Liberation Theology, the Gospel, and Glenn Beck

I posted an earlier post asking the question -- what is Liberation Theology?  The answer to the question is important, because it is being misused by Glenn Beck for political purposes.  As we ponder the question, which isn't just about President Obama, but about how we understand the Christian faith, I want to recommend an excellent Huffngton Post article by Jesuit theologian James Martin, SJ that carries the title:  Glenn Beck vs. Christ the Liberator."

Before getting to the question of Liberation Theology, I must confess my discomfort in even giving attention to Glenn Beck, who is little more than a snake-oil salesman and panderer in cheap conspiracy theories that hearken back to the John Birch Society, a group of crazed right wingers that the Republican Party beat back in the 1960s, and which is making a comeback in a new guise.  That said, it is important that we try to understand the nature and purpose of Liberation Theology.  Martin gives an excellent discussion of this movement that emerged out of a Latin American context in the 1950s and 1960s.  He writes:

A little history: Liberation theology began in Latin America in the 1950s and 1960s, and was later developed more systematically by Catholic theologians who reflected on experiences of the poor there. The term was coined by the Rev. Gustavo Gutierrez, a Peruvian priest, in his landmark book A Theology of Liberation, published in 1971. Briefly put, liberation theology (there are many definitions, by the way) is a Gospel-based critique of the world through the eyes of the poor. Contrary to what Beck implies, the liberation theologian doesn't see himself or herself as victim; rather proponents call us to see how the poor are marginalized by society, to work among them, to advocate on their behalf, and to help them advocate for themselves. It has nothing to do with seeing yourself as victim. It is, like all authentic Christian practices, "other-directed."

It also sees the figure of Jesus Christ as the "liberator," who frees people from bondage and slavery of all kinds. So, as he does in the Gospels, Christ not only frees people from sin and illness, Christ also desires to free our fellow human beings from the social structures that keep them impoverished. This is this kind of "liberation" that is held out. Liberation theologians meditate on Gospel stories that show Christ upending the social structures of the day, in order to bring more--uh oh--social justice into the world. Christians are also asked to make, as the saying goes, a "preferential option for the poor."
Since Beck, who infamously told Christians to run from churches that preached social justice, wants to call us back to God (I do find it ironic that evangelicals who consider Mormonism a cult seem to ignore Beck's off-beat version of Mormonism), and wants to tell us that Jesus didn't preach social justice, but only salvation, I want to leave you with the words of the Savior himself -- Jesus the Christ.  

 When he came to Nazareth, where he had been brought up, he went to the synagogue on the sabbath day, as was his custom. He stood up to read, and the scroll of the prophet Isaiah was given to him. He unrolled the scroll and found the place where it was written:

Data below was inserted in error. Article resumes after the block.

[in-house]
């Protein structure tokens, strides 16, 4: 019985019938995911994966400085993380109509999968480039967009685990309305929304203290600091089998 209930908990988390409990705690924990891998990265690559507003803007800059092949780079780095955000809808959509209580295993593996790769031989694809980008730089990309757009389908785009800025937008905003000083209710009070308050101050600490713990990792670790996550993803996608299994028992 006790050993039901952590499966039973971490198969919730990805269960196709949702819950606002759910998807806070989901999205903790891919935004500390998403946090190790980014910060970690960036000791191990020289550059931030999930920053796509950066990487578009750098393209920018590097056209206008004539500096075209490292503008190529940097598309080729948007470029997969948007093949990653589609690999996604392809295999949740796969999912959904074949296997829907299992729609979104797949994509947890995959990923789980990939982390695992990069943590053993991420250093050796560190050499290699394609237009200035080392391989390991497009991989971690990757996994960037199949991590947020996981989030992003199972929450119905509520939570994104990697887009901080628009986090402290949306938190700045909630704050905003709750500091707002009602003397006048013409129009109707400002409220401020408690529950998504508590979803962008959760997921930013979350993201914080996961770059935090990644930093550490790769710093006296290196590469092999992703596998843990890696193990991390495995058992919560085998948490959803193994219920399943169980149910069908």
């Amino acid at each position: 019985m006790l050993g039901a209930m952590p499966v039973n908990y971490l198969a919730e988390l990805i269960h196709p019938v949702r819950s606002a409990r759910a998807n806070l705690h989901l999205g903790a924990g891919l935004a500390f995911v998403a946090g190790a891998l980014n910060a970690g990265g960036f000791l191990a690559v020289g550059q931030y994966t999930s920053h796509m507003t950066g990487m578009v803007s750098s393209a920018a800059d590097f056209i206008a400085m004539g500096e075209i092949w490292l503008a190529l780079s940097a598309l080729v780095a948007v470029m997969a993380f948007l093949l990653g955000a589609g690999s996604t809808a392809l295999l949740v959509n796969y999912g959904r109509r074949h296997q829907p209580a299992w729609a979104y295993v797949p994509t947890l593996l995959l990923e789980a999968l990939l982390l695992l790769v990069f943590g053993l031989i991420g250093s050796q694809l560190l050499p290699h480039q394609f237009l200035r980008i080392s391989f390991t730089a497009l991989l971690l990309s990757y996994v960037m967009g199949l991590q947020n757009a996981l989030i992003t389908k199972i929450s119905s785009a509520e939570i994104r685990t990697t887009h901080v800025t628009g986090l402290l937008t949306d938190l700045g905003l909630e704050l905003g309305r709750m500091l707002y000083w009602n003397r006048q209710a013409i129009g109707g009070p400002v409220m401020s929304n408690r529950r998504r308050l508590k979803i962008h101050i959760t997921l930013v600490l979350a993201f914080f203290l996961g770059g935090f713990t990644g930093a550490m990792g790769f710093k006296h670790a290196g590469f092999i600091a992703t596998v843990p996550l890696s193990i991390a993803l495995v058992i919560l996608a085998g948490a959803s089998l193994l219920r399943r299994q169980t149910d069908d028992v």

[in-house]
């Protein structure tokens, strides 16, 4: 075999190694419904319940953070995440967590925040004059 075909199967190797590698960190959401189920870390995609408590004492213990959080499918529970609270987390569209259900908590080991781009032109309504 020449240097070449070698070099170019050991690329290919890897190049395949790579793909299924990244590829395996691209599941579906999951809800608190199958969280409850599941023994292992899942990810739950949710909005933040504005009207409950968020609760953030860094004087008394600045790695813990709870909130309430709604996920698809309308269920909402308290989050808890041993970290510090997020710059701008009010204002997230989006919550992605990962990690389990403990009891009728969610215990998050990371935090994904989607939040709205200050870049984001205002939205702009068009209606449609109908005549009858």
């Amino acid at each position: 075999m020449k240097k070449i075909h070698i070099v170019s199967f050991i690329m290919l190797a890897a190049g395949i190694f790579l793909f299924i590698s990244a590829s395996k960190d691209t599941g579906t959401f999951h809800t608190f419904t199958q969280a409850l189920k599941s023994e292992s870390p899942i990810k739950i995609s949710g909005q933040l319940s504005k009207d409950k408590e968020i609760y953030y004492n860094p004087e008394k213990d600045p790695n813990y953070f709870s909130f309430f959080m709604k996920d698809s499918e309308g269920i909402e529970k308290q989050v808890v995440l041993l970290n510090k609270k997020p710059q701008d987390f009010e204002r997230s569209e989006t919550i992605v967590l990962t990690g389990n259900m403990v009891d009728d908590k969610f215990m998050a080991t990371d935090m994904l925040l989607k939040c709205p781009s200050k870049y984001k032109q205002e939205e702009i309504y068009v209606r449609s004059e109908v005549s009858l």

‘The Spirit of the Lord is upon me,
because he has anointed me to bring good news to the poor.
He has sent me to proclaim release to the captives
and recovery of sight to the blind,
to let the oppressed go free,
to proclaim the year of the Lord’s favour.
20And he rolled up the scroll, gave it back to the attendant, and sat down. The eyes of all in the synagogue were fixed on him. 21Then he began to say to them, ‘Today this scripture has been fulfilled in your hearing.’  (Luke 4:16-21 NRSV)


Allan R. Bevere said…

While I do not take too much issue with your post, it also needs to be said there is a reason why Pope John Paul II and his successor Benedict XVI pushed back against liberation theology. Both of them felt the brunt, especially the former, of the oppressive Marixism that went hand in hand with many forms of libertion theology.

I know about this all too well. As a young seminary student I was into liberation theology big time and embraced the Marxist tenets that often went along with it. I have since come to reject it, but we must heed the words of John Paul, who was also very critical of the oppressive nature of greed that can result from free markets.

Opposing Glenn Beck on this is like shooting a flea with a cannon. There are more serious critiques that need to be engaged. John Paul and Benedict must be taken seriously.
Allan R. Bevere said…
Bob, You also write, "Glenn Beck, who is little more than a snake-oil salesman and panderer in cheap conspiracy theories..."

Agreed... but I hasten to add that Keith Olbermann on the loony left fits the description as well.

This is why I am proud to say that I am neither a progressive nor a conservative.

Thanks be to God!

I think the difference between Beck and Olberman, is that Olberman is pretty much a late night host. Beck is trying to claim the mantle of leader of Christian America.

There is a loony left, but it has little influence and muted voice. MSNBC is not Fox!

I guess I'm taking your responses post by post. I do understand where John Paul came from, having been in Poland.

Like you I dug deeply into liberation theology, and even wrote a lengthy paper on the role of Marxism. LT, for the most part made a distinction between Marxist analysis and Marxist ideology. There was, of course, differences here.

While, Benedict needs to be heard, he tends to be over reactive, so we need to hear other voices -- such as James Martins.

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